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J Immunol. 1988 Aug 15;141(4):1126-30.

A synthetic peptide from myelin proteolipid protein induces experimental allergic encephalomyelitis.

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Department of Biochemistry, E.K. Shriver Center, Waltham, MA 02254.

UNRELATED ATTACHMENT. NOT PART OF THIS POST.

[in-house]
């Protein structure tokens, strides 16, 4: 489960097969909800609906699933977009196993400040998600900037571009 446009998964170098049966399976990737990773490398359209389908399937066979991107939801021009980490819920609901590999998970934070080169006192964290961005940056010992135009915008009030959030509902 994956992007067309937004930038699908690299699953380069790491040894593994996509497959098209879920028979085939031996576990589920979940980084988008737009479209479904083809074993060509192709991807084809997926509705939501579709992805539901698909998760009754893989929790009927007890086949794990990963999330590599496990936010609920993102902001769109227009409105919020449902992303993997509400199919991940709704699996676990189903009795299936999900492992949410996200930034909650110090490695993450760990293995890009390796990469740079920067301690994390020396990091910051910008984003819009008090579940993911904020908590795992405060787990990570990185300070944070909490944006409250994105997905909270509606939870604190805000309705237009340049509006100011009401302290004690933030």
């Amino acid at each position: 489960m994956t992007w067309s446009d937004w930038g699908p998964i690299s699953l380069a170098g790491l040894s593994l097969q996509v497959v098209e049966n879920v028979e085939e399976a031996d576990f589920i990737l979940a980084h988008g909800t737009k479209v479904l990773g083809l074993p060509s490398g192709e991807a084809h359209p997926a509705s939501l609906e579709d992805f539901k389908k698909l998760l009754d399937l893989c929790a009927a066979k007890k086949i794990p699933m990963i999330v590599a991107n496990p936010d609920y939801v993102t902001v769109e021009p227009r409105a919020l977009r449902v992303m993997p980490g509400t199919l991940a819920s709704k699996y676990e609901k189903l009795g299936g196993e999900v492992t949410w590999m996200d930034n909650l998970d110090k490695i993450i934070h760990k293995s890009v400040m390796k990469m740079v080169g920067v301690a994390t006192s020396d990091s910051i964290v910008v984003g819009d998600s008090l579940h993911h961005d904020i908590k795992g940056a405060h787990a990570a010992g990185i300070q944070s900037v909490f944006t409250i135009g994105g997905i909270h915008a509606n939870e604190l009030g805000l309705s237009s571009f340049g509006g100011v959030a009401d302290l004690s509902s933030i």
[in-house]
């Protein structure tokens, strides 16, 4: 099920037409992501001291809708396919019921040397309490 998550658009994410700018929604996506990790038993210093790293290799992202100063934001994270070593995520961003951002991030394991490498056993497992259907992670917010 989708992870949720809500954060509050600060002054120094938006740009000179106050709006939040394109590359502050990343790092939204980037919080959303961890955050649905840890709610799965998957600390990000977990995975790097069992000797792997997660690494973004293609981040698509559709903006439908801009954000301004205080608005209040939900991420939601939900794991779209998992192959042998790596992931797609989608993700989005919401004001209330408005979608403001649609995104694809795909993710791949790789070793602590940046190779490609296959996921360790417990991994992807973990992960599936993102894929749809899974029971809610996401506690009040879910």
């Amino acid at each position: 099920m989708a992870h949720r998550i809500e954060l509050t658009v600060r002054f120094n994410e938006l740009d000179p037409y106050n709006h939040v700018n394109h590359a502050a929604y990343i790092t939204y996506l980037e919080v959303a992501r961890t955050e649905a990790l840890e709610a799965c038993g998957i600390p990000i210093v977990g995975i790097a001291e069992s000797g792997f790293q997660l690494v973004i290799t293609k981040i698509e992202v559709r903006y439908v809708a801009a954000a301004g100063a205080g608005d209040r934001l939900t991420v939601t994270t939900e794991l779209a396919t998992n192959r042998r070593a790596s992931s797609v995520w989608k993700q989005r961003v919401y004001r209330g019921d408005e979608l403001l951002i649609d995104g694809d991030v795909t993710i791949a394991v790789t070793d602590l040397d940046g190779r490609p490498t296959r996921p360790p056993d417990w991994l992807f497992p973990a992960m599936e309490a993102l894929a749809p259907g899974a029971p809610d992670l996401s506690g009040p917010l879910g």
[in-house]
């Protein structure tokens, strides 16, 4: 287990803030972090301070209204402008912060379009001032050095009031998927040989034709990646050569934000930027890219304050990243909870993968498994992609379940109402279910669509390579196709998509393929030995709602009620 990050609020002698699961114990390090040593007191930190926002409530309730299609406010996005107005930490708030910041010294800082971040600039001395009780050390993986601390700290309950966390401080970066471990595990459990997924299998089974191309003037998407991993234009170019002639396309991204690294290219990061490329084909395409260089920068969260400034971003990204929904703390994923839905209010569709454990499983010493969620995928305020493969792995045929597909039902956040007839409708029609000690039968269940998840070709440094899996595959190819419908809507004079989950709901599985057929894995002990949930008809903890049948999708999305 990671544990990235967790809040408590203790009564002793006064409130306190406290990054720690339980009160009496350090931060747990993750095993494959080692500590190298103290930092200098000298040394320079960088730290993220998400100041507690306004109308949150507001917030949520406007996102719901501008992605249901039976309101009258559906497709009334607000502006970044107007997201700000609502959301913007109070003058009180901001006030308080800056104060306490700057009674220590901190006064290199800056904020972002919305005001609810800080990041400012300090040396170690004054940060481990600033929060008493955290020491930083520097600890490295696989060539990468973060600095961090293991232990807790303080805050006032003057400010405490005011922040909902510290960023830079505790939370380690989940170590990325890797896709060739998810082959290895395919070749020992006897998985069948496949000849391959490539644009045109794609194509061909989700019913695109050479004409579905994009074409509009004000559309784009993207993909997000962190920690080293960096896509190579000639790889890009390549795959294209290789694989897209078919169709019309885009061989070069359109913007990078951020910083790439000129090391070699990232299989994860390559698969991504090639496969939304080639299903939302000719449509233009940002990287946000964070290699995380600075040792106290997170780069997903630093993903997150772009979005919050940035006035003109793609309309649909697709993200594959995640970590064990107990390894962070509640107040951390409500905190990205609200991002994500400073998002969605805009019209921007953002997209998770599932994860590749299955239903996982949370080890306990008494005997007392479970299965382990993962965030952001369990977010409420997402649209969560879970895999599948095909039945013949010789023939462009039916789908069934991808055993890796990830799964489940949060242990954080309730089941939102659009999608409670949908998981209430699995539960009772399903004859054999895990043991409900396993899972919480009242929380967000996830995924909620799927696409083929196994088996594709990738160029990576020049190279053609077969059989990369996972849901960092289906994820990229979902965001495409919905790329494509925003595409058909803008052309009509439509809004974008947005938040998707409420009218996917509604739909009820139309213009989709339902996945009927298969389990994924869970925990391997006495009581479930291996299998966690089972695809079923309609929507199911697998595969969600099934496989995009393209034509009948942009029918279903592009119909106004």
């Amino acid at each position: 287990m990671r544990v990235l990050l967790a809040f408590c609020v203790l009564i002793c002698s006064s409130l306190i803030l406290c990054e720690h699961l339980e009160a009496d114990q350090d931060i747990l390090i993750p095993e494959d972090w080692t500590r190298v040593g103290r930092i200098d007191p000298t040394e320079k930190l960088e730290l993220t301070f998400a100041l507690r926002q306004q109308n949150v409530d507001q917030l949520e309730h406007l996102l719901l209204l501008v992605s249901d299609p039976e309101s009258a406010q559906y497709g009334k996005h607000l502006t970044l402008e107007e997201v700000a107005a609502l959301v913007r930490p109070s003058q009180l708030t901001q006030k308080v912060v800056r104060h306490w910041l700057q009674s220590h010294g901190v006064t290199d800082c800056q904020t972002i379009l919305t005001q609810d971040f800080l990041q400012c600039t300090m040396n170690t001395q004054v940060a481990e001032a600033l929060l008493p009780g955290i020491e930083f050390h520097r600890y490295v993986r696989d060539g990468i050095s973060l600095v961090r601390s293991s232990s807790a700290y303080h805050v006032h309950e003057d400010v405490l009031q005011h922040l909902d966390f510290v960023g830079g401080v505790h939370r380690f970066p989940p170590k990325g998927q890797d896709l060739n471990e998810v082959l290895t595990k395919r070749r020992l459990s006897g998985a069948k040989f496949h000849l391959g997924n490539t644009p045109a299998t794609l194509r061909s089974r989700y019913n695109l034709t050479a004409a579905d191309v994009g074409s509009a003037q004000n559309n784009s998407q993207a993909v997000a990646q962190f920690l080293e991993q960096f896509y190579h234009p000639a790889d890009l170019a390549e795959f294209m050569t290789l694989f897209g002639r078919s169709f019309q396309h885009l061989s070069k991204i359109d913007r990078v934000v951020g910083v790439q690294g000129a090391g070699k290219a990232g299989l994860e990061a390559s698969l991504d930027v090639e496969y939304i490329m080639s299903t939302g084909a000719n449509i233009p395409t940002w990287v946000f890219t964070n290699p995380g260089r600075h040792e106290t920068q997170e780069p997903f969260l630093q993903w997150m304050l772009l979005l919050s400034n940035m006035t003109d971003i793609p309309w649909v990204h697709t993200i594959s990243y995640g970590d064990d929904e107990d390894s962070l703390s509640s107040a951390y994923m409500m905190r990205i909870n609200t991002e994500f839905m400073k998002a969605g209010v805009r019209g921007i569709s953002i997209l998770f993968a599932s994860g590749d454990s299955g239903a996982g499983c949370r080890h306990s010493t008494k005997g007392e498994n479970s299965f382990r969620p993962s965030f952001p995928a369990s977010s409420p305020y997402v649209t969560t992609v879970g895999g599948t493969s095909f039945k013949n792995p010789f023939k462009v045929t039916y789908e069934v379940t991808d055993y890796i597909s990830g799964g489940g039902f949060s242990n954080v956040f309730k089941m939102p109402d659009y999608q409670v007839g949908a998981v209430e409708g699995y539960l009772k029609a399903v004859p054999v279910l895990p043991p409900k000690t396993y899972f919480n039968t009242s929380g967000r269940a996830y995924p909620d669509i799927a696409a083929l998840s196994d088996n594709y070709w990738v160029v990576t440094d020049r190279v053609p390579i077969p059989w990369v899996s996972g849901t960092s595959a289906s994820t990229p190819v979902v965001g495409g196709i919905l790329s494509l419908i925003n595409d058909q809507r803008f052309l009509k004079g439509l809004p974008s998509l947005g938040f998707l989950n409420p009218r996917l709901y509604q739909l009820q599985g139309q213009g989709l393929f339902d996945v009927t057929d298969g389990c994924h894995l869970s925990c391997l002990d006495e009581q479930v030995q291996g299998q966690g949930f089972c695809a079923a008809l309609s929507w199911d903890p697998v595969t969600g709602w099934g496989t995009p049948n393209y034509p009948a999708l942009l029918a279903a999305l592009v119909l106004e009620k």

Immunization of animals with proteolipid protein, the major protein constituent of central nervous system myelin, produces experimental allergic encephalomyelitis. The goal of the present study was to identify an encephalitogenic determinant of this protein. For this purpose, SWR mice were immunized with five groups of pooled synthetic peptides corresponding to various regions of the myelin proteolipid protein sequence. Clinical EAE was observed in only one group. Inguinal lymph node cells from animals in this group responded ([3H]thymidine incorporation) to a peptide within the pool containing residues 103-116 YKTTICGKGLSATV. Mice subsequently immunized with 50 nmol of this peptide developed severe EAE within 3 wk, and their T cell-enriched inguinal lymph node cells responded specifically to this peptide. Control mice immunized to proteolipid peptide 202-217 DARMYGVLPWNAFPGK did not develop experimental allergic encephalomyelitis, and their inguinal lymph node cells were unresponsive to either peptide. Thus, a peptide corresponding to a sequence within the proteolipid protein can produce classical acute experimental allergic encephalomyelitis. This is the first report of a synthetic encephalitogenic peptide from myelin proteolipid protein.

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